Biological markers, known as biomarkers are indicators that can measure signs of normal biological processes. They are used in healthcare to help diagnose disease and monitor patients, as well as in research for drug development.
Synthetic biomarkers are also being used in cancer detection.
Biomarkers allow early healthcare intervention and can help doctors decide on the best treatment for the patient, which reduces the need for invasive therapies (and their sometimes unpleasant side effects). There are several different reasons for using biomarkers:
- Diagnostic biomarkers can spot a disease
- Prognostic biomarkers provide information about a disease
- Predictive biomarkers gain insight on how a patient will respond to a certain drug
- Monitoring biomarkers observe the behaviour of a disease
- Surrogate biomarkers measure the effects of treatment.
Here, two healthcare experts discuss the use of biomarkers in the sector.
Digital health solutions & wearable sensors
Roozbeh Ghaffari is the co-founder and CEO of Epicore Biosystems, a digital healthcare company, which is a spinout of Northwestern University and is headquartered in Cambridge, MA, USA.
“I’m focused on our day-to-day execution and planning the long-term course to bring our digital health solutions to market,” he explains.
While most of the world has embraced heart rate monitoring and tracking steps, Epicore Biosystems has been hard at work in developing the next generation of wearable technology that can tap into biochemistry, hydration and stress biomarkers, by measuring tiny amounts of sweat.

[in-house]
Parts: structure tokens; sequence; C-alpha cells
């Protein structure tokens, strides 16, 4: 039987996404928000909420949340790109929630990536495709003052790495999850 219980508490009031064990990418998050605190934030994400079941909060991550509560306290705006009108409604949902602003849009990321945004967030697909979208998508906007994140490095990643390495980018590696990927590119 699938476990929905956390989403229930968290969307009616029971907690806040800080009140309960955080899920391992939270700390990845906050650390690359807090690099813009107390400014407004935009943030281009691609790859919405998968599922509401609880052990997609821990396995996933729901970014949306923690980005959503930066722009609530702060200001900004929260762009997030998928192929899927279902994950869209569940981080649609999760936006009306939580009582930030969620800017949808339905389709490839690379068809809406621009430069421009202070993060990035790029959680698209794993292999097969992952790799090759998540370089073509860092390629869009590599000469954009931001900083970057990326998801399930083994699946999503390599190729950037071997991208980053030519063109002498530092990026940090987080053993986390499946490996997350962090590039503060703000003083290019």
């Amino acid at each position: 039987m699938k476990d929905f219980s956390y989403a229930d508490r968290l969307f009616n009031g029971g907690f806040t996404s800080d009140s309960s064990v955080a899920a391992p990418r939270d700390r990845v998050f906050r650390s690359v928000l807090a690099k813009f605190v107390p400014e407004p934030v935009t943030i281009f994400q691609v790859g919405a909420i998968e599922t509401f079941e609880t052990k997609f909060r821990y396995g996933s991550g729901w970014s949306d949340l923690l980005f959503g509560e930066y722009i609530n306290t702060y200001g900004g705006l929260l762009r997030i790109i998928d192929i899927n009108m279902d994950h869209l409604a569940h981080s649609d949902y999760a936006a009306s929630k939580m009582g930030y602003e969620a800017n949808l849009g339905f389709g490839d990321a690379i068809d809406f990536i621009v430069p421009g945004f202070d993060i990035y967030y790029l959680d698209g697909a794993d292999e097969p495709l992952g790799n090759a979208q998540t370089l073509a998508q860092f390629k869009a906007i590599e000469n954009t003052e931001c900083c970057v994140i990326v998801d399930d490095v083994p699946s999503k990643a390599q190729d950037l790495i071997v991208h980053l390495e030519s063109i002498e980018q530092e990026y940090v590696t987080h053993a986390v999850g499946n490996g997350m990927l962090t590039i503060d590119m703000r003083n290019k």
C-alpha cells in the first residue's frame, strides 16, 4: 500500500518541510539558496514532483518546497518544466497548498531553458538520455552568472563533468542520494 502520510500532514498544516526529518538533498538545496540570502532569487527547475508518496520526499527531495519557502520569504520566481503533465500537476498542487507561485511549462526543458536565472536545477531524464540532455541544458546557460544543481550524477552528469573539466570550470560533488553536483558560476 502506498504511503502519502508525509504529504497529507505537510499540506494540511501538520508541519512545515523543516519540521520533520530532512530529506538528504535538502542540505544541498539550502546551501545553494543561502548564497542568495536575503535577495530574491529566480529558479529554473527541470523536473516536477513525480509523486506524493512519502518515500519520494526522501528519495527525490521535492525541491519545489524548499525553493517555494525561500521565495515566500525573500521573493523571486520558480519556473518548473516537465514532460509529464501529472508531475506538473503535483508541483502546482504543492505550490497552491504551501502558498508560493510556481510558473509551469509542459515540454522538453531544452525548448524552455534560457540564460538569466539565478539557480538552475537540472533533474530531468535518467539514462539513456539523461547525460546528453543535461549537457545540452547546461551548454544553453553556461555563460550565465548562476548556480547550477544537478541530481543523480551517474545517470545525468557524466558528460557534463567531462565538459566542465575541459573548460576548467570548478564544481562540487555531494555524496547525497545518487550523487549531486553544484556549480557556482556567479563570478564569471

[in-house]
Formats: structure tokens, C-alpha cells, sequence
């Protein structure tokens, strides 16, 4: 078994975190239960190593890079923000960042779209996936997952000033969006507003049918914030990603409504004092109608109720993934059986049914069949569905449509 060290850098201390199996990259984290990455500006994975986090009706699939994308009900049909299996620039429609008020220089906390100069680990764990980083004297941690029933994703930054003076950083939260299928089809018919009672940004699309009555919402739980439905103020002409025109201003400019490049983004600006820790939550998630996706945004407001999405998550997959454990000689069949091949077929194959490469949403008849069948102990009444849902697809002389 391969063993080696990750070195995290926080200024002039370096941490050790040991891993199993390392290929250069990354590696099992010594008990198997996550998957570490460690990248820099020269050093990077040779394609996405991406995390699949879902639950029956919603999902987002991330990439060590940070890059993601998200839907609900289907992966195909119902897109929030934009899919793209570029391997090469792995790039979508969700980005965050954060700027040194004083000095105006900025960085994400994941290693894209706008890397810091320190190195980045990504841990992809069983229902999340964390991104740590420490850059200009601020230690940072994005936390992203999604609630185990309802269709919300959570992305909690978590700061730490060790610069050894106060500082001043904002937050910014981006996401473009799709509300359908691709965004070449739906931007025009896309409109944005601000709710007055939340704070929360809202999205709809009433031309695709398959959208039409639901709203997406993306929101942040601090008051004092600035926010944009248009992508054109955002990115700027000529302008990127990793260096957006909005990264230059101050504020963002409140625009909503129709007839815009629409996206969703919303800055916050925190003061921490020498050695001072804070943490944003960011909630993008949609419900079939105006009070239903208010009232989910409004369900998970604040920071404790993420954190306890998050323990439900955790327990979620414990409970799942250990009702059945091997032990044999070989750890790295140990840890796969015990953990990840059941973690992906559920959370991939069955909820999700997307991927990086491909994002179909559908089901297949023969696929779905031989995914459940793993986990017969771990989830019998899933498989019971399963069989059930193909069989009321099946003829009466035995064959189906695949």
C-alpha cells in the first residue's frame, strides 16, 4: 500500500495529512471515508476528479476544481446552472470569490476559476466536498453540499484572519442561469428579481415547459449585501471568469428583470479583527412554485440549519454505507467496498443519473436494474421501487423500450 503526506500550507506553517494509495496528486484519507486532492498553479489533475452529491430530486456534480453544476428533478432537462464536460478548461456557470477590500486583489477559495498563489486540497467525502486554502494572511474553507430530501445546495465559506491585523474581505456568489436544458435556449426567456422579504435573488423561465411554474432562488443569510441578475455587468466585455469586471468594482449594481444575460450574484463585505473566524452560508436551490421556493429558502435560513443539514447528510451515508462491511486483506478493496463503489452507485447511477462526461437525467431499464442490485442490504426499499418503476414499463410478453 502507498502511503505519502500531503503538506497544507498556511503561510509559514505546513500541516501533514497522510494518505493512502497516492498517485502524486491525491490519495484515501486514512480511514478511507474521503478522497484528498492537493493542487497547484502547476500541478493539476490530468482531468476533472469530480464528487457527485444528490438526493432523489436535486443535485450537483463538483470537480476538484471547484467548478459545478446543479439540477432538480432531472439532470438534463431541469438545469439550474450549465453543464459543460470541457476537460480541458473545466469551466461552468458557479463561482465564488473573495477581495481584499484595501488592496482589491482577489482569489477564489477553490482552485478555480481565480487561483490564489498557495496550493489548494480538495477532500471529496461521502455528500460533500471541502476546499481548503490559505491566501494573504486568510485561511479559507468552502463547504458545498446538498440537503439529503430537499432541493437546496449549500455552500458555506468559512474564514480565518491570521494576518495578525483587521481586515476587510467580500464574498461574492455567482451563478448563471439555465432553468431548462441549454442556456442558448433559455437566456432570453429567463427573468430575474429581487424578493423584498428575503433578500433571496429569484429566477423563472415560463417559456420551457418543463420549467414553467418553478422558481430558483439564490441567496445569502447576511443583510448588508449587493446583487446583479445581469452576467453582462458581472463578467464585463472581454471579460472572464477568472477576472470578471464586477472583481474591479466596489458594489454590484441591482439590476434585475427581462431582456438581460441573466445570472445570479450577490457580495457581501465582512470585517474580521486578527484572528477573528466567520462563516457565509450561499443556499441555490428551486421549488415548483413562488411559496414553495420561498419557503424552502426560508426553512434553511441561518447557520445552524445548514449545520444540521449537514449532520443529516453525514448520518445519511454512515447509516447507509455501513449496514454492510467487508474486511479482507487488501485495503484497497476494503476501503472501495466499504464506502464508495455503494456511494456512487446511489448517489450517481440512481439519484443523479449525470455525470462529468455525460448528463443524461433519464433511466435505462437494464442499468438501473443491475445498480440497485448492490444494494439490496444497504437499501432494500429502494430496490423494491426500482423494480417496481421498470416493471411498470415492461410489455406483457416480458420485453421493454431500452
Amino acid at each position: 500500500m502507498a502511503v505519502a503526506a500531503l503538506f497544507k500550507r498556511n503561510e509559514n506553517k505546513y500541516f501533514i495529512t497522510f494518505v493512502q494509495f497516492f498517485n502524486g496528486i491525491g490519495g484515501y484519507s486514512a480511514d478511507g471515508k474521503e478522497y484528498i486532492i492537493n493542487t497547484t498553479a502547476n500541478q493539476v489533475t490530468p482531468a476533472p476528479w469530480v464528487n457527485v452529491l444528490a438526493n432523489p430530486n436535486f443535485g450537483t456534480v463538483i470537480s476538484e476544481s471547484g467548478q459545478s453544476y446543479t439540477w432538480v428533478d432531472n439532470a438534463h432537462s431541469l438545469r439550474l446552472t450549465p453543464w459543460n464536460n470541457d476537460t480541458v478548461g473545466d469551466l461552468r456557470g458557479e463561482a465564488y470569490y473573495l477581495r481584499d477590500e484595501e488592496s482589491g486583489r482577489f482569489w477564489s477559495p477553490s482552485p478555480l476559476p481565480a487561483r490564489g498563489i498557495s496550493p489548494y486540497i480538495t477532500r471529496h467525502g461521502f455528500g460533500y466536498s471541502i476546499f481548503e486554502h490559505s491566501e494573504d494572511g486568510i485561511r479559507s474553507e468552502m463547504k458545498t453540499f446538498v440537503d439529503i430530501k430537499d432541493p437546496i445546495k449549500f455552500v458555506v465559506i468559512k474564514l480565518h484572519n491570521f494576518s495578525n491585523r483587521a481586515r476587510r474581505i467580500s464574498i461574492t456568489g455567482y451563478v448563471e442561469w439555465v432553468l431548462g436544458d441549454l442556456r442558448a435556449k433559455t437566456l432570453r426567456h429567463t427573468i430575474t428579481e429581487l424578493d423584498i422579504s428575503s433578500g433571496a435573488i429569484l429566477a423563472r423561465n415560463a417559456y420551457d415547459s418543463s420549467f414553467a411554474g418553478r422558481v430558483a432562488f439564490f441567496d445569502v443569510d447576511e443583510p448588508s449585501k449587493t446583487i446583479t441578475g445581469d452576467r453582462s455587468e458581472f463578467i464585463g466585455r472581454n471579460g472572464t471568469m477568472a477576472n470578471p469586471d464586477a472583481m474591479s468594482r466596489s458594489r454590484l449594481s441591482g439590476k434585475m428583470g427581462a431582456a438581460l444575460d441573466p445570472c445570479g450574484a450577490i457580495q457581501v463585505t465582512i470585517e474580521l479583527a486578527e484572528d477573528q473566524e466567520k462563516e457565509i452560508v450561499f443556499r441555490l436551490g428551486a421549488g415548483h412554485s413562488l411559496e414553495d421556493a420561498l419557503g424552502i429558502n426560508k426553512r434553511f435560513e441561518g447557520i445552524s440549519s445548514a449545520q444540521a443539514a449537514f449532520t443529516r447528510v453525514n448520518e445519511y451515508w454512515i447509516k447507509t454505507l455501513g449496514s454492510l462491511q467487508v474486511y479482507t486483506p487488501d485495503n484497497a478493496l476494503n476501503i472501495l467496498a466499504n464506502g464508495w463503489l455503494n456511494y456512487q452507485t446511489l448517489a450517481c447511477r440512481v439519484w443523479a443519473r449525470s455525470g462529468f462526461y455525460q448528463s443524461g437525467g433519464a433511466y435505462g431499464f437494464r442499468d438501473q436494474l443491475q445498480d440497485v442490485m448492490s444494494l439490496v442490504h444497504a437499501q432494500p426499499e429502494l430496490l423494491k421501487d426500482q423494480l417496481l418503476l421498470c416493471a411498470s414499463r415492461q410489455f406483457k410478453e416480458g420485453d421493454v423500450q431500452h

Ghaffari says: “It turns out you can learn a lot about human physiology and hydration if you measure biophysical markers, such as skin or body temperature, movement and heart rate, in tandem with a few key biochemical markers, such as electrolytes, metabolites and hormones in sweat.”
Epicore Biosystems is focused on executing and clinically validating this vision, to bring products to market on a daily basis.
“Biomarkers are measurable biological substances or physiological parameters like heart, steps and blood pressure, that correspond to the state of health, onset of disease and/or progression of disease,” says Ghaffari. “With advances in biosensors and the miniaturisation of medical devices, there are numerous clinical studies underway to identify new digital and biochemical markers as a way to achieve preventative care and early diagnosis.”
Epicore Biosystems is developing advanced sweat-sensing wearables that provide real-time, personalised health insights for hydration, stress and wellness. This includes advanced biometrics as such sweat rate, total sweat loss, sodium chloride concentration and total sodium chloride loss, skin temperature, and motion — all captured with a noninvasive biowearable patch, analysed through a proprietary cloud engine and delivered directly to the wearer through a mobile application.
“Our suite of biowearables includes the Gx Sweat Patch created in partnership with PepsiCo and Gatorade, the Discovery Patch Sweat Collection System, and the Connected Hydration sensor and mobile application tailored for industrial athletes and sports.”